Threat Management, Application security, Supply chain, Distributed Workforce

Remote work complicates insider-threat challenge, says ex-Bank of America CIO

A man uses an ATM at a Bank of America branch on April 16, 2014, in New York City. (Photo by Spencer Platt/Getty Images)

With more than two decades of experience leading technology and information security teams at major blue-chip U.S. financial firms, including Morgan Stanley and Goldman Sachs, David Reilly understands the importance of evaluating and mitigating insider security threats within banks and investment firms.

“Insider threats are a challenge across industries, not only for financial services. The attack surface for insider threats has increased over the past few years,” said Reilly, who joined the boards of Safe Security and online banking fast-mover Ally Bank this month.

For example, system administrators and database administrators with privileged system access to critical information “undertake activities every day that need to be closely monitored,” he said. “That extends to third-party vendors with access to critical networks. All are adding to the risk landscape.”

Most recently having served for roughly a decade as a CTO and later CIO of global banking and markets at Bank of America, Reilly stepped away from that role in October 2021. He said he is aware that hugely and quickly shifting work situations for financial past two years have greatly impacted the insider risk.

“With remote work, the threat profile has further changed,” he added, “and is driving the need for security and risk practitioners to look at quantifying the risk posed by each employee, third-party, and application access to ensure that data is protected from all aspects.”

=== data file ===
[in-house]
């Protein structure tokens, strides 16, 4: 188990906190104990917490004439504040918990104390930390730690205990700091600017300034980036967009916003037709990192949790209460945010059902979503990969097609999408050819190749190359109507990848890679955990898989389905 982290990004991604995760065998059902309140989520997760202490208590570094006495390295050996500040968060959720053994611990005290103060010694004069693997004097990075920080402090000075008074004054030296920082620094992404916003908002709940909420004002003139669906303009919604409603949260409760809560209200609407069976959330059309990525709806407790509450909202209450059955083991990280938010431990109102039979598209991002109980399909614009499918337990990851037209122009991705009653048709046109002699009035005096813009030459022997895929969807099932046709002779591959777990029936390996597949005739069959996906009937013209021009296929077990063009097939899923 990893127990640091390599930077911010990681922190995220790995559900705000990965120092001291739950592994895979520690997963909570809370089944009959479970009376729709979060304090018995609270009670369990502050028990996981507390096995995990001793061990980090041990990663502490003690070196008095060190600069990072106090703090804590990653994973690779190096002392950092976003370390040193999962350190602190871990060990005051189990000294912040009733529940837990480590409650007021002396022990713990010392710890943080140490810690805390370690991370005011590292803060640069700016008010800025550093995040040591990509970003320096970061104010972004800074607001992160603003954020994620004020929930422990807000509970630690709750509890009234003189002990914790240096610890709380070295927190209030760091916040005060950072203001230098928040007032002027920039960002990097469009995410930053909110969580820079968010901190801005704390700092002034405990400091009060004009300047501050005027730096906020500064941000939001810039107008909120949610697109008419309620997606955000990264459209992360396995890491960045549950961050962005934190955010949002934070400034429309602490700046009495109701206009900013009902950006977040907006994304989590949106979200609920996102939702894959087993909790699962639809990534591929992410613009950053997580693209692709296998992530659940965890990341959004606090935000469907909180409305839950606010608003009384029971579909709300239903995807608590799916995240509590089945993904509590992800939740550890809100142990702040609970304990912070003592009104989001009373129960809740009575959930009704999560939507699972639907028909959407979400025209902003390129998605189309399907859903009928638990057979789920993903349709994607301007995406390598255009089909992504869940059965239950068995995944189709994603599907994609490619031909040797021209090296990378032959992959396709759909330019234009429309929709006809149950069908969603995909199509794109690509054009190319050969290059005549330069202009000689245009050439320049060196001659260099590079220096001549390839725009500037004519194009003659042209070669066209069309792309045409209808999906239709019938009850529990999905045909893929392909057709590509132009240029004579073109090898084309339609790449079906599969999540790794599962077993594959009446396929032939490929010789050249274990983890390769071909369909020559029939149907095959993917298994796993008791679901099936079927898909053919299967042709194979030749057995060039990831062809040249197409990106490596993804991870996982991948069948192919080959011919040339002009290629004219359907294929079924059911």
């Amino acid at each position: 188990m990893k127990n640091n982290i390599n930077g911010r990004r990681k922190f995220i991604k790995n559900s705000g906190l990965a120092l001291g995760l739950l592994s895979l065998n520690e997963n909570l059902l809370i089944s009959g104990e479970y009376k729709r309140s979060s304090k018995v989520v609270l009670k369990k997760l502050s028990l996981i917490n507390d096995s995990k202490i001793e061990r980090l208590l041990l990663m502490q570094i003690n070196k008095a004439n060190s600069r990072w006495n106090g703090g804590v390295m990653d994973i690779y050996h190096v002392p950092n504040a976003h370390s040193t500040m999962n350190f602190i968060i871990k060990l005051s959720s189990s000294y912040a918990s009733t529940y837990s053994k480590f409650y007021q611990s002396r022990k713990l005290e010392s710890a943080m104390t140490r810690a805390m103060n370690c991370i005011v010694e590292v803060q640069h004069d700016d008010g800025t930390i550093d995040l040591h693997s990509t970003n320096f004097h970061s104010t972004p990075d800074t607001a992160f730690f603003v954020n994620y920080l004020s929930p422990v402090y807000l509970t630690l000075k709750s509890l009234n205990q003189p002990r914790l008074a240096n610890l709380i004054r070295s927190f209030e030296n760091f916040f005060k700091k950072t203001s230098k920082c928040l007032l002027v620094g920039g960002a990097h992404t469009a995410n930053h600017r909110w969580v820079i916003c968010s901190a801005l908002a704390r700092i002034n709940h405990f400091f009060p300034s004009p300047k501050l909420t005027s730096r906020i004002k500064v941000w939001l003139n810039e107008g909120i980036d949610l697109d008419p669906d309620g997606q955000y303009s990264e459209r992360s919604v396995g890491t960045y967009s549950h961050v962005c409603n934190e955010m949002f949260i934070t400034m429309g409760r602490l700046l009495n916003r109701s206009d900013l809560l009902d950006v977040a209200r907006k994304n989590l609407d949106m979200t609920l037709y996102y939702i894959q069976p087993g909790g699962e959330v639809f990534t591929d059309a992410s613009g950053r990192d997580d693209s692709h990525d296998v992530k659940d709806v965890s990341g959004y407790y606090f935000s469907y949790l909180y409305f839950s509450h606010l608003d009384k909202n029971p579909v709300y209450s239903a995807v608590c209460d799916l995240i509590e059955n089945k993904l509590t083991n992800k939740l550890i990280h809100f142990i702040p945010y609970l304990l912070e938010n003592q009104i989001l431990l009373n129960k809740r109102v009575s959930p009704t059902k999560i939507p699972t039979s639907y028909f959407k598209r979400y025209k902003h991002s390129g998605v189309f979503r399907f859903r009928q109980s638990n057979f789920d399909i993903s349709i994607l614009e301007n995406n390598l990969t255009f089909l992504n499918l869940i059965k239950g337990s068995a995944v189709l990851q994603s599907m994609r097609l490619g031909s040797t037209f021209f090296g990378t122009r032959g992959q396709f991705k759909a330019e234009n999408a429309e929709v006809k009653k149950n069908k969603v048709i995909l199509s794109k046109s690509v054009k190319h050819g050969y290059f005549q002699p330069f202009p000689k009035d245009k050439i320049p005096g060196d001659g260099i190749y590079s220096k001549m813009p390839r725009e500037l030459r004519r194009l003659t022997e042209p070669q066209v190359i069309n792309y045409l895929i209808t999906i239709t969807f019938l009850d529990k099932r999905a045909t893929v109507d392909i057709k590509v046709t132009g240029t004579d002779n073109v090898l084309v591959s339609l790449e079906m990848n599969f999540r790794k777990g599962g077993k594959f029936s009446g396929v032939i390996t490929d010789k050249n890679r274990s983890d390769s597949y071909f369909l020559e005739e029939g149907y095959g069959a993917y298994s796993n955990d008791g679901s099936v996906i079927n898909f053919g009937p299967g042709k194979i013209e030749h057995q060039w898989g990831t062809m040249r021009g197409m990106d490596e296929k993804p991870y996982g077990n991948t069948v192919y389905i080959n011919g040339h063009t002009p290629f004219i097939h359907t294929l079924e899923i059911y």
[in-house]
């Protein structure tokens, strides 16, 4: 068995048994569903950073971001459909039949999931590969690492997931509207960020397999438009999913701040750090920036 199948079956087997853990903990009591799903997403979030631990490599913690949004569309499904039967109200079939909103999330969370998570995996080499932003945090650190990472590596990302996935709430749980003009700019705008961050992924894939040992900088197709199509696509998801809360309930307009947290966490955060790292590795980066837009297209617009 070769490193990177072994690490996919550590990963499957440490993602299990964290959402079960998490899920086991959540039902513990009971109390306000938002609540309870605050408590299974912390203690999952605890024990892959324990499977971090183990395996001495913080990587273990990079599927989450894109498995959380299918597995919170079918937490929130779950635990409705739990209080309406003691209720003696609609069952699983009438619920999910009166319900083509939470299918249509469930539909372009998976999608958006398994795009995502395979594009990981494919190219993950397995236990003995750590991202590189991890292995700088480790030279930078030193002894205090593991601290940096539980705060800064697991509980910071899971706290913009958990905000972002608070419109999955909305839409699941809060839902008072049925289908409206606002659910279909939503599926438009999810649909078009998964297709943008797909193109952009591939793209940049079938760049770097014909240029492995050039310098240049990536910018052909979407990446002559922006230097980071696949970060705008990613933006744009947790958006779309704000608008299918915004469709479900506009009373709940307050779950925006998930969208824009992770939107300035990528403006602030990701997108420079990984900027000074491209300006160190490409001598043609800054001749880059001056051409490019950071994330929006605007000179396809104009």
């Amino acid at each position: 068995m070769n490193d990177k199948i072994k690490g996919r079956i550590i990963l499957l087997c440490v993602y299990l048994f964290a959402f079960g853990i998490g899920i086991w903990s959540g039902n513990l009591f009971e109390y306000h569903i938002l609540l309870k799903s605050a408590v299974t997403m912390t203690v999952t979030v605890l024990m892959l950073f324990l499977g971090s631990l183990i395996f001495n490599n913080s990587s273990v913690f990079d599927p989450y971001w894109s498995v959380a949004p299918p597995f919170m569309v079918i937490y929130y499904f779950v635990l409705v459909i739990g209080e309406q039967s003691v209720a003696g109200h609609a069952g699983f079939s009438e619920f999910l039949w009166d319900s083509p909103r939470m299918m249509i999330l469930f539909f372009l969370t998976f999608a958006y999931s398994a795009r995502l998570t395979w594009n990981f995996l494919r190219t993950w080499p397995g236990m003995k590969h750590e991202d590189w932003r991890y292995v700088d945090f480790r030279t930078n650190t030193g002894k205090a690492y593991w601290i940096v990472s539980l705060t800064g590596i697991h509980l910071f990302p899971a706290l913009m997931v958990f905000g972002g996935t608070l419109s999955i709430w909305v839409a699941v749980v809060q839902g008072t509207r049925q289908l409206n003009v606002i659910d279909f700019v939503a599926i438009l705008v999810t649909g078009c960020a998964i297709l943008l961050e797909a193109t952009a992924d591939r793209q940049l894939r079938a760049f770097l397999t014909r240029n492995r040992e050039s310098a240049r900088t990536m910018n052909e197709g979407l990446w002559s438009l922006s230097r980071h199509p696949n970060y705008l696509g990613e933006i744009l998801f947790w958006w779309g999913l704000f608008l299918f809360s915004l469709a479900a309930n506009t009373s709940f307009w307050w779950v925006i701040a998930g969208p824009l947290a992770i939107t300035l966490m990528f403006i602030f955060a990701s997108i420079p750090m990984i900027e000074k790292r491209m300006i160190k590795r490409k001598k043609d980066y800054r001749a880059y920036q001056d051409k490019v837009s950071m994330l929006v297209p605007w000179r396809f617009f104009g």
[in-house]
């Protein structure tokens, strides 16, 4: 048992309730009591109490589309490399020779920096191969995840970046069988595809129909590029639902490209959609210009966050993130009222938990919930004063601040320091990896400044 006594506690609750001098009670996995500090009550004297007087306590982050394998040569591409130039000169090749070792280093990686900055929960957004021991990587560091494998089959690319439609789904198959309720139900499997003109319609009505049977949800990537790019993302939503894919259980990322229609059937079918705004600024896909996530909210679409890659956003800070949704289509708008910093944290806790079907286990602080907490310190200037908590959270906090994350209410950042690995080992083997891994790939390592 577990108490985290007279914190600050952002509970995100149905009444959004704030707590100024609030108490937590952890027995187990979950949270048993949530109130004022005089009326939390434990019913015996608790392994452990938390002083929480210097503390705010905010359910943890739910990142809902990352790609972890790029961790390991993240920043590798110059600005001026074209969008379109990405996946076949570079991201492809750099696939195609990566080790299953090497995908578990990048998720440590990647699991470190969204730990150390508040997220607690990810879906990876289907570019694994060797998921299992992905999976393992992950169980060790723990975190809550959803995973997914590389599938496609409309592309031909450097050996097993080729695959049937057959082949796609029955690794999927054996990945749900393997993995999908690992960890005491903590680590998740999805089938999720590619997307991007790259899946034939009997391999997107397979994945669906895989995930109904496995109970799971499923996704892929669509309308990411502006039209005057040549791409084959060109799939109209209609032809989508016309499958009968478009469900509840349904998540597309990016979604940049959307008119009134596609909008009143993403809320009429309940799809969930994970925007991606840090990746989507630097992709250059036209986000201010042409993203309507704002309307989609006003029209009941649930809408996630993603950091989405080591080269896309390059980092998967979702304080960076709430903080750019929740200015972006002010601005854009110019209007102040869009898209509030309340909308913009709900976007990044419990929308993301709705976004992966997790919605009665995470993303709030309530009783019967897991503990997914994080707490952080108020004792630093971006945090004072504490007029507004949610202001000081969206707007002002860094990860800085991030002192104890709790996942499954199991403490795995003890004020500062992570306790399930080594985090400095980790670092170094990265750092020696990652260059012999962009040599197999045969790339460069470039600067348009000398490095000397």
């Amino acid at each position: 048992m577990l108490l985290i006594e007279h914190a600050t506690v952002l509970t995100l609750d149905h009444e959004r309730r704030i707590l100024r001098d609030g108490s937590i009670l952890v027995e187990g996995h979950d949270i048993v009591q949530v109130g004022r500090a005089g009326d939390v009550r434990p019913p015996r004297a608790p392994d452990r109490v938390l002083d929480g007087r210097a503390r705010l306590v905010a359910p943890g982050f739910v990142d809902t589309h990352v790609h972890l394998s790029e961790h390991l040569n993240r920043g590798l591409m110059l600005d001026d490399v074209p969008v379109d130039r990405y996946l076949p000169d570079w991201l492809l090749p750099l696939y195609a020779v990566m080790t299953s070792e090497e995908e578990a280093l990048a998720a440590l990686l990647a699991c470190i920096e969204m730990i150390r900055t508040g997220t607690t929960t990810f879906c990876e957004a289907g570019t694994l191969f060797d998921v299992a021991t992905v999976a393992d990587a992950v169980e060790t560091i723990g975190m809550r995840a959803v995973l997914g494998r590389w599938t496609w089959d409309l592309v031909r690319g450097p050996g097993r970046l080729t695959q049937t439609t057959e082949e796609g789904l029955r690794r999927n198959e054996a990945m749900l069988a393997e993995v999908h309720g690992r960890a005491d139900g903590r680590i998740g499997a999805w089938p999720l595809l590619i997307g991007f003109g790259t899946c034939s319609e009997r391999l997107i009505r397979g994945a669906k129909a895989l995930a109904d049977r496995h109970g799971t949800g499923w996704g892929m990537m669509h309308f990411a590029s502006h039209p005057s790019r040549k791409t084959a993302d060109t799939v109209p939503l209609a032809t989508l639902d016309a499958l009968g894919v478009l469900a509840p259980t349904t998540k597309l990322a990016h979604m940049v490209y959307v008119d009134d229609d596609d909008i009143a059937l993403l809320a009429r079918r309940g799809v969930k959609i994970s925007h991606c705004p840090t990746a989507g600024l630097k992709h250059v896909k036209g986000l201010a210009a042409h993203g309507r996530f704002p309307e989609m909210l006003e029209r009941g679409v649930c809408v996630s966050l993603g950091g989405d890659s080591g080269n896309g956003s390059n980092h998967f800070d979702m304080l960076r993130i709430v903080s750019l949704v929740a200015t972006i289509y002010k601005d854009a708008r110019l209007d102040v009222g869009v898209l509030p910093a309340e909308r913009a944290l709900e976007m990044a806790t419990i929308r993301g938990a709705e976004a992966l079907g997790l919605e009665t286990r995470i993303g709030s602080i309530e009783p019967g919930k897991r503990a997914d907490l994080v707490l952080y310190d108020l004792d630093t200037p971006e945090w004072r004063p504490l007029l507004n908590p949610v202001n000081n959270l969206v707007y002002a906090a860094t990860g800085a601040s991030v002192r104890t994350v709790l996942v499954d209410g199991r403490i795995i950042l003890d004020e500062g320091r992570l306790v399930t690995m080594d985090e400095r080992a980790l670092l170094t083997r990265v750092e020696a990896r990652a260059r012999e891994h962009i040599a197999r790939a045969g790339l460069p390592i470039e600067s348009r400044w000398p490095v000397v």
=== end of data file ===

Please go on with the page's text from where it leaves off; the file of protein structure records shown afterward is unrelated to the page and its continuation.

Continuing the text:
It’s commonly understood at this point that the damage wrought by insider-driven network compromises are typically far more damaging and costly than ones where employees are not involved. According to the 2022 Ponemon "Cost of Insider Threats Global Report," cyber incidents that originate through malicious, negligent and compromised corporate employees have increased 44% in the past two years. The cost of breaches caused by insiders has risen by more than one-third over previous years to $15.38 million. The time to rectify an insider breach also increased, from 77 days to 85 days, leading organizations to spend the most on containment.

Indeed, even before the pitfalls of insider malfeasance and mistakes were widely known, Bank of America was one of the first top-tier U.S. financial institutions to capture headlines 11 years ago when it was reported that employees at the second largest U.S. bank had run up at least $10 million in losses through a fraud scam.

When “comprehensive risk qualification” is implemented, Reilly said that financial institutions can elicit “actionable insights which the security teams can use to prioritize remediation actions and tailor cybersecurity education for the company.”

Reilly said that globally, “there is an emerging drive to bring consistency to the reporting of cyber risk, [which] will further help set and understand risk tolerance inside an organization. To assess, prioritize, and mitigate cyber risk, including insider threats, consistent quantification and measurement are key.”

While most large, well-established enterprises, especially financial firms, already can boast a set of metrics and practices to assess and set risk tolerance, many have yet to agree on “a standard way to do that across companies and market segments,” Reilly said.

He compared this tracking of potential insider threats to “a chart of accounts and financial statements that allows for a standard language to discuss financial risk — that type of standard is one we lack for cyber risk. 

“This is where the right cyber risk quantification and management platform can help, with the right set of consistent metrics to track and report these risks,” he said, “which can help security and business leaders prioritize and communicate cyber risks even more effectively, internally and across industries.”

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